Tricks with equality

1. Comparing things of the same type

Director has a few idiosyncrasies when comparing things depending on what type the things are (especially when they are different types!). Here's a list of how some comparisons work:

Strings

Comparing strings is case-insensitive ("foo" = "Foo") unless the strings are inside a list (["foo"] <>["Foo"]).

Symbols

Symbols don 't really have a case (they have an integer equivalent which seems to be used for comparisons). Therefore, #foo = #FOO and [#foo] = [#FOO]. Also note that this lack of case makes symbols more flexible than strings for use as properties in PropLists.

Numbers

Some obscure types such as NAN and NULL have their own rules (best to convert them to strings for any comparison):

a = sqrt(-1)

b = sqrt(-1)

put a,b

-- NAN NAN

put a = b

-- 0

a = power(10, 1000)

b = power(10, 1000)

put a,b

-- INF INF

put a = b

-- 0

Objects (lists, images, etc)

When comparing objects, Director will often try and help by comparing values or properties of the object. For example, to determine whether image1 = image2 director will do a pixel-by-pixel comparison (not compare whether the object or memory address of the object(s) referenced are the same). With lists, Director compares the values (see note above on how text values in a list are compared). Note that with property Lists, the property seems to be ignored. What is compare is the value at each index in the list:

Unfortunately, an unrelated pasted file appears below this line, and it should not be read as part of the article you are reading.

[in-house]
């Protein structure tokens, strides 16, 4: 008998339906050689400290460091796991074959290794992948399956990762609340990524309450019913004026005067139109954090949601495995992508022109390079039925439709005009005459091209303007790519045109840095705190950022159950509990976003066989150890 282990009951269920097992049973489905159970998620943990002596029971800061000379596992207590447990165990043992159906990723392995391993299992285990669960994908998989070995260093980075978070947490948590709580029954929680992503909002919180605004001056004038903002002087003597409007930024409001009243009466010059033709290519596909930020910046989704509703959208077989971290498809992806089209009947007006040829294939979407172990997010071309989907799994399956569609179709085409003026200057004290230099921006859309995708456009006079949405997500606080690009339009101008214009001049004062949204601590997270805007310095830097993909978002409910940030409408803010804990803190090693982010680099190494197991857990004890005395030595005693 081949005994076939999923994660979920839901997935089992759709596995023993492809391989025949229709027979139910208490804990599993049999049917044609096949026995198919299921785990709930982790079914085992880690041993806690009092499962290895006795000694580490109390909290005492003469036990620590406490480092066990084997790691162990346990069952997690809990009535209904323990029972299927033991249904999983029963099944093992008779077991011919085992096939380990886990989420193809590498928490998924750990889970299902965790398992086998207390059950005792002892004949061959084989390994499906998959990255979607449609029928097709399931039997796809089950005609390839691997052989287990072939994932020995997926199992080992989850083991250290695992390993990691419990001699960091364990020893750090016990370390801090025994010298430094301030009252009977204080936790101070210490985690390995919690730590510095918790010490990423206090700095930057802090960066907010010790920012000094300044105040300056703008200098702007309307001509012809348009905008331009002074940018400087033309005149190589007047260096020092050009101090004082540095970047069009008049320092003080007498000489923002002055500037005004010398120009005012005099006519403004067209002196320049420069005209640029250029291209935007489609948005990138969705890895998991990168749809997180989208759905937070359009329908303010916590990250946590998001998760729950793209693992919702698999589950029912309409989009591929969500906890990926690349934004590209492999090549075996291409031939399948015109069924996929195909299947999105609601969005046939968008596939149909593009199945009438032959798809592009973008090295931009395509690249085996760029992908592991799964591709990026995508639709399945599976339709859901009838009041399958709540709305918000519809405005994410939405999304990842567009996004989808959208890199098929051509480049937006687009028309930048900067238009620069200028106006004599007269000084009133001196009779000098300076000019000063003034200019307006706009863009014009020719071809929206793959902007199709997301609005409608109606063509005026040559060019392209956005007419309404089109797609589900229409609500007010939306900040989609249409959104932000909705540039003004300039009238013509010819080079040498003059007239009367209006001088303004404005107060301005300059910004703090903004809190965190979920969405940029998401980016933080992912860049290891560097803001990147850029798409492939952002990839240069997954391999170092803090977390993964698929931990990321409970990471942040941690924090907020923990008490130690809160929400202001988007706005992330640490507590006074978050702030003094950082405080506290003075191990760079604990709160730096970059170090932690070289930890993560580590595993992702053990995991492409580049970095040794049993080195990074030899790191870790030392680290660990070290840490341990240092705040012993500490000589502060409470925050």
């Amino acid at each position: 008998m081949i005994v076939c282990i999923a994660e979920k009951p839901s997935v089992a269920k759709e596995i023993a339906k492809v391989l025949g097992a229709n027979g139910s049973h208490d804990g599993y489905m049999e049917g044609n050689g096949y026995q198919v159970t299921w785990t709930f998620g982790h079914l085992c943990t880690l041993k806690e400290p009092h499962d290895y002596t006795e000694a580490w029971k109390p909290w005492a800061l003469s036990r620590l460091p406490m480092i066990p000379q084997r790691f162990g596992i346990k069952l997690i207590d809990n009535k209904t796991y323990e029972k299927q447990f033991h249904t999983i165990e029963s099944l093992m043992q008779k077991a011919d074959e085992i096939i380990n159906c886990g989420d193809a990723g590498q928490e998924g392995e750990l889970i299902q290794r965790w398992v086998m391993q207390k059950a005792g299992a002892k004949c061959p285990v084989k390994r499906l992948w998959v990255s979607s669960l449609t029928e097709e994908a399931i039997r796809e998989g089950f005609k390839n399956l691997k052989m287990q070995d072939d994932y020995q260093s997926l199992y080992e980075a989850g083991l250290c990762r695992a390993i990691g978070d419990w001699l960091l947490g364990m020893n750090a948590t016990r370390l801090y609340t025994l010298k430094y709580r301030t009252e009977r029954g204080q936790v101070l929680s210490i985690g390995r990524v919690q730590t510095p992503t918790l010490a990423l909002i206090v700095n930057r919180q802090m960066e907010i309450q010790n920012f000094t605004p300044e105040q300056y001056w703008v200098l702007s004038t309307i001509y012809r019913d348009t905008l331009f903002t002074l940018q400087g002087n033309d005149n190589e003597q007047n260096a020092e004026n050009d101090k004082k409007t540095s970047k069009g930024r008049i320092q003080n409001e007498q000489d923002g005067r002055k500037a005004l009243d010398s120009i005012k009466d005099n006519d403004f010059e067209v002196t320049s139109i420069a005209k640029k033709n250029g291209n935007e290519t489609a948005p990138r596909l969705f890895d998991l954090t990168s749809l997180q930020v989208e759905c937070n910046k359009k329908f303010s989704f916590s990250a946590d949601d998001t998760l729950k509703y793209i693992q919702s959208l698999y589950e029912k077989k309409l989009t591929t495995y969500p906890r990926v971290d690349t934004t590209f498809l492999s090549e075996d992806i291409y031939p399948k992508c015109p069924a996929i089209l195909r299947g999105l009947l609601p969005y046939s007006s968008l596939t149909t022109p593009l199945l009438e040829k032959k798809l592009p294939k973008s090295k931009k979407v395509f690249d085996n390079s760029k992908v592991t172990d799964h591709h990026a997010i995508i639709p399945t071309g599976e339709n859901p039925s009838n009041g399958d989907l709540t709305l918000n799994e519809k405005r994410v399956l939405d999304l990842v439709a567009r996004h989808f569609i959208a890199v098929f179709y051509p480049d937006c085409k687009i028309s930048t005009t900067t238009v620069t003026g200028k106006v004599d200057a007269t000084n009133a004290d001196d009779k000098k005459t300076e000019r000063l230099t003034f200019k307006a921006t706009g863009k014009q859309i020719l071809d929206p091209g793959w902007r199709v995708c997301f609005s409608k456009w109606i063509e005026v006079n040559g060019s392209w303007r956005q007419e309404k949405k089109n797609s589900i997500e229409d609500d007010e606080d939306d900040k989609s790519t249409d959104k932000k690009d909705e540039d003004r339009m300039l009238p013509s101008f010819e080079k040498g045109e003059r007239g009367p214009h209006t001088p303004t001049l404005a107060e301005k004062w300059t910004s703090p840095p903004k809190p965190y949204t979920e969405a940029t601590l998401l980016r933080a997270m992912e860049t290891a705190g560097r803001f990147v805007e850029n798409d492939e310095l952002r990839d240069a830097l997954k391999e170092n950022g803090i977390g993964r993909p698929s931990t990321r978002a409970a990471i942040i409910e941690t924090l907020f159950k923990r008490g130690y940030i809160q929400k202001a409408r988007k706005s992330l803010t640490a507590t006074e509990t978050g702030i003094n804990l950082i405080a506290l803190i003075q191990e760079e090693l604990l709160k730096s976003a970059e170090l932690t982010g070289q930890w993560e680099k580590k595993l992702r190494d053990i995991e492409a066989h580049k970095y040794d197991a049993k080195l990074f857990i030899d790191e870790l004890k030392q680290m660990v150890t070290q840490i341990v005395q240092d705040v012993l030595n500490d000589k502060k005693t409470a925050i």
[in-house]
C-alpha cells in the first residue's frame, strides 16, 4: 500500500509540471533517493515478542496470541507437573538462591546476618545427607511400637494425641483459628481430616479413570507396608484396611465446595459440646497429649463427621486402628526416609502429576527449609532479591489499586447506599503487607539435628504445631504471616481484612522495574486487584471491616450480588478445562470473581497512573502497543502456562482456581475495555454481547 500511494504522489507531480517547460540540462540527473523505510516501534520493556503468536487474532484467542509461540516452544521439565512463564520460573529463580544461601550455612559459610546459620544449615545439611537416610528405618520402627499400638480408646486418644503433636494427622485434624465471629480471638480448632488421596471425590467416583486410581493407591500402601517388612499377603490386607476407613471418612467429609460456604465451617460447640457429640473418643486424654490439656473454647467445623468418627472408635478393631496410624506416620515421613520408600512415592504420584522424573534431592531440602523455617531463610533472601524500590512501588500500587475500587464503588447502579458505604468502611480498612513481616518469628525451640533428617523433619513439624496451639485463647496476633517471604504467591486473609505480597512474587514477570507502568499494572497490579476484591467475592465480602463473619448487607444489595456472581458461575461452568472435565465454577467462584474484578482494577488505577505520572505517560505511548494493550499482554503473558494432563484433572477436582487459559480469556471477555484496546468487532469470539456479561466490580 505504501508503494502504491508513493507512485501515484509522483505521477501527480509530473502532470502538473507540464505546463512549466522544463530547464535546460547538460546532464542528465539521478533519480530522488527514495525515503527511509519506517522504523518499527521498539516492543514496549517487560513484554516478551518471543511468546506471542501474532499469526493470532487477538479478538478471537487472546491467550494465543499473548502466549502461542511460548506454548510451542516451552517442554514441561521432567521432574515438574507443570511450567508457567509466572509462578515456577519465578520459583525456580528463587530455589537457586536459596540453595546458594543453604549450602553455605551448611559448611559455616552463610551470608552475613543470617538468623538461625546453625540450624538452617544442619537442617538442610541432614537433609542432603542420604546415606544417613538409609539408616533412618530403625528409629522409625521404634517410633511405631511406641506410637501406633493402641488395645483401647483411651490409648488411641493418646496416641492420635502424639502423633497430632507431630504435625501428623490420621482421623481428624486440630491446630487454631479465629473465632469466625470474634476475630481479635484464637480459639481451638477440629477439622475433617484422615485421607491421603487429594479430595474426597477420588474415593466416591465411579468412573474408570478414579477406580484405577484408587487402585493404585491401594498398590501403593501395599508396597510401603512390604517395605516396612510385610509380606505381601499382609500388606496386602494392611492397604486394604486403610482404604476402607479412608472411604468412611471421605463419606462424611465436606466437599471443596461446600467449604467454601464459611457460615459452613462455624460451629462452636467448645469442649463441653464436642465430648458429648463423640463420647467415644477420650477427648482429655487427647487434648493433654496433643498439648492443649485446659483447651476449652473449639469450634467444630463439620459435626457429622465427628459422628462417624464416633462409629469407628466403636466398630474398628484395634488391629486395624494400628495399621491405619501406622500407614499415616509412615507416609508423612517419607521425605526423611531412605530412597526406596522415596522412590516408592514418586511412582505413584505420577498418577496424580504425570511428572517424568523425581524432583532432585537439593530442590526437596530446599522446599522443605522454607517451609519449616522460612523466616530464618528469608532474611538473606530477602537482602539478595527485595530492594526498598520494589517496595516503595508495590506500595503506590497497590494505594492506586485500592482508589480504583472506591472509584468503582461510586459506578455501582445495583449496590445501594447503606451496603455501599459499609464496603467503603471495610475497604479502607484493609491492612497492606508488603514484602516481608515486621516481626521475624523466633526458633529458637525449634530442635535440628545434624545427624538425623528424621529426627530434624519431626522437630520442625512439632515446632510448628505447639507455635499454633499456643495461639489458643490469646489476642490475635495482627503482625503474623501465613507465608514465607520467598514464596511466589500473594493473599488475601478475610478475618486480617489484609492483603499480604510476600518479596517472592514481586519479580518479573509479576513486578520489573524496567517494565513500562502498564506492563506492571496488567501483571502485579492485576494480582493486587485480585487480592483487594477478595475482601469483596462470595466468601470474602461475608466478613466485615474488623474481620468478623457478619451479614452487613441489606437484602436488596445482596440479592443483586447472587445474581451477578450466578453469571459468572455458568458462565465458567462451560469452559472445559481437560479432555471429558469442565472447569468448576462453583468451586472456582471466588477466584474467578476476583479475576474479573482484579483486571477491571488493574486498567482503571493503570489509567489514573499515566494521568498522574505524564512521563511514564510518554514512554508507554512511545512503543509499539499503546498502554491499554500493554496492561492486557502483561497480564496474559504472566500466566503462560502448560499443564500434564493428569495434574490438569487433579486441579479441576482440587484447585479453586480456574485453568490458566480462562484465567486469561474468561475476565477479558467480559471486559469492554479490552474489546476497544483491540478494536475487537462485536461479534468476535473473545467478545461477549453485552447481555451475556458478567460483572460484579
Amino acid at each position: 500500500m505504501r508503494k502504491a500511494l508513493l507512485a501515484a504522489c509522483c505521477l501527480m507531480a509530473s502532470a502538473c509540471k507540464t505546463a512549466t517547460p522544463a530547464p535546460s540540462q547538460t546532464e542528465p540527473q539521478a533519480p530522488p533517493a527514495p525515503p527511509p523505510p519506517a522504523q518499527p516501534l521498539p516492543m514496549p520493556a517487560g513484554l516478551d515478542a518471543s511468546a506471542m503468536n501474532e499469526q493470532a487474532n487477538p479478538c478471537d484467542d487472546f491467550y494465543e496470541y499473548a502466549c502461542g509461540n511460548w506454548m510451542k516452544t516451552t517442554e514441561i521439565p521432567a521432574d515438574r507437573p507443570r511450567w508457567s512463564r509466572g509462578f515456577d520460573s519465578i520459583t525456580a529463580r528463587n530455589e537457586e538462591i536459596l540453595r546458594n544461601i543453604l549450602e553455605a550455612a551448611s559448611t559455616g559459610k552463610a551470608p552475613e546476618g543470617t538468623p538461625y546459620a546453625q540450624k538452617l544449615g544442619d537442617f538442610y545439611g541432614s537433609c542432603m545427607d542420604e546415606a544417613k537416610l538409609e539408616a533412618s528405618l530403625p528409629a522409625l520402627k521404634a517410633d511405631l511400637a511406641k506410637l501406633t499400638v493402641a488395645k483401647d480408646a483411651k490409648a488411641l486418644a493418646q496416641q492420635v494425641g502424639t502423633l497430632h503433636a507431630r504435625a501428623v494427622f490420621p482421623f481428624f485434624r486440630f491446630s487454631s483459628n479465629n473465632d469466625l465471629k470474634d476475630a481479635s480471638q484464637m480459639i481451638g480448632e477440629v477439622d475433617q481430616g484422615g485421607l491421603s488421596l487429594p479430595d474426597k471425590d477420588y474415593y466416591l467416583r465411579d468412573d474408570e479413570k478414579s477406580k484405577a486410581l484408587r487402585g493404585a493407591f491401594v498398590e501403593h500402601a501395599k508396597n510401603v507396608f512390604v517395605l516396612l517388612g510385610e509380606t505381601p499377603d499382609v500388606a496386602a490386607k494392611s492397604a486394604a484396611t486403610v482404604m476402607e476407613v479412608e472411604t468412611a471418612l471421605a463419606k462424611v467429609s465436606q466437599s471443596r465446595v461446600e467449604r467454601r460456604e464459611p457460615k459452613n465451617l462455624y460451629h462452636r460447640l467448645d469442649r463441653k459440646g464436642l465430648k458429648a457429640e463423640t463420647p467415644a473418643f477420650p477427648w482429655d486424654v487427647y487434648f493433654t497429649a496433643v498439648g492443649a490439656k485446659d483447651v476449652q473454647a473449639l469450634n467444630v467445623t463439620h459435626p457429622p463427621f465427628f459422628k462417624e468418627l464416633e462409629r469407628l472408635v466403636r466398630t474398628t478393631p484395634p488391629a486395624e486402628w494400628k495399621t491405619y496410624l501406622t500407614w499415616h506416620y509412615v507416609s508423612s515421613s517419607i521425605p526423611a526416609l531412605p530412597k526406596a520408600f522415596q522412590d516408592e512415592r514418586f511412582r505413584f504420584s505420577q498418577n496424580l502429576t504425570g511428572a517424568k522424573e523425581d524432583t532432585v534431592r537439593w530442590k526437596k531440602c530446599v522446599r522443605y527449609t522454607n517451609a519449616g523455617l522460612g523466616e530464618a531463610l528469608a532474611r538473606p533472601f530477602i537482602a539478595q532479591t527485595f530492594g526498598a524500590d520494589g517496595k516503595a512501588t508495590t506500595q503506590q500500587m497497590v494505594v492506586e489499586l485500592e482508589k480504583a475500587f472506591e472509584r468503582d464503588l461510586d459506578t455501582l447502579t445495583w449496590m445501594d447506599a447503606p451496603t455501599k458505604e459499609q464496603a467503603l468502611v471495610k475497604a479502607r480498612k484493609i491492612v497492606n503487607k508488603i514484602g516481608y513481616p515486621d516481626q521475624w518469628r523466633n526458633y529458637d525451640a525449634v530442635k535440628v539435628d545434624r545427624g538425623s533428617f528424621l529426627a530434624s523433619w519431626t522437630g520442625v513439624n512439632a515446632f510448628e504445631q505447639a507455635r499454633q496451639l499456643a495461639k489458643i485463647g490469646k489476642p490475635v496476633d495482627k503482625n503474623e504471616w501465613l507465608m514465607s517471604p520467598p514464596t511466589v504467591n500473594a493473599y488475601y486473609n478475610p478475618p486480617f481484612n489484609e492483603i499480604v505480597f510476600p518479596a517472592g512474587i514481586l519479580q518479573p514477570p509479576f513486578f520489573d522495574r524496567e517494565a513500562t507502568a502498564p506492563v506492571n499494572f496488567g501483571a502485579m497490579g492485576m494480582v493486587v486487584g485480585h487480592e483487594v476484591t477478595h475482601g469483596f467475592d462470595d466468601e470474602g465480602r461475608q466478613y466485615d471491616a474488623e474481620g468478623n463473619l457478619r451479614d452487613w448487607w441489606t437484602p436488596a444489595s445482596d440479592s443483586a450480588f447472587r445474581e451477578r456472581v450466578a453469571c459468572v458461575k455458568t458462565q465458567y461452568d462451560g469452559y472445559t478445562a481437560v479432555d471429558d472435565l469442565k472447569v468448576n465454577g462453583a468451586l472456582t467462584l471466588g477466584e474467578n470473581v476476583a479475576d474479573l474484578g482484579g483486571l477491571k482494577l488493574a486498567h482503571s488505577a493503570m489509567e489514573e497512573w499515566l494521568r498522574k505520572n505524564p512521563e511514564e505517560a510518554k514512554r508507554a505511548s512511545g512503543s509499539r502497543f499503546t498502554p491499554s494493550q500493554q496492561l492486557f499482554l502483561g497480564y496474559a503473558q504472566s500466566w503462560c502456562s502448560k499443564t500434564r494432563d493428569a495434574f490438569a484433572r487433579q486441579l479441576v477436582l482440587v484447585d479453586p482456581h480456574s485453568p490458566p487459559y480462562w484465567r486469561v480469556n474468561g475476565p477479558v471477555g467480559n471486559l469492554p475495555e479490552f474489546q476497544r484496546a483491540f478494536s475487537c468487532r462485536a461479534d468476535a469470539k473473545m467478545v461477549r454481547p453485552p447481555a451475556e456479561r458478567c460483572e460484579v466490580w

a = [#Name: "Nada", #Pass: "Chew bubblegum"]

b = [#Pass: "Nada", #Name: "Chew bubblegum"]

put a = b

-- 1

c = [#Pass: "Chew bubblegum", #Name: "Nada"]

put a=c

-- 0

Comparing script instances seems involve an comparison of memory addresses (ie whether the two variables point to the same object, or to different objects).

2. Comparing things of the different types

When comparing things of different types, Director usually tries to be helpful and does some type casting in the background

a = "1" 

b = 1

put a = b

-- 1

Sometimes it can be too helpful:

a = VOID

b = 0

put a = b

-- 1

In any event, if you want to check whether to thing things are identical, then its best to use a function like

on equal (a, b)

  -- check the ilk, and then wrap in lists 

  -- for case-sensitivity of strings

  if a.ilk = b.ilk then return ([a] = [b])

  else return 0

end

Though note that this will still treat false and 0 as identical (the data type of #boolean isn't recognised by ilk).  

First published 31/03/2006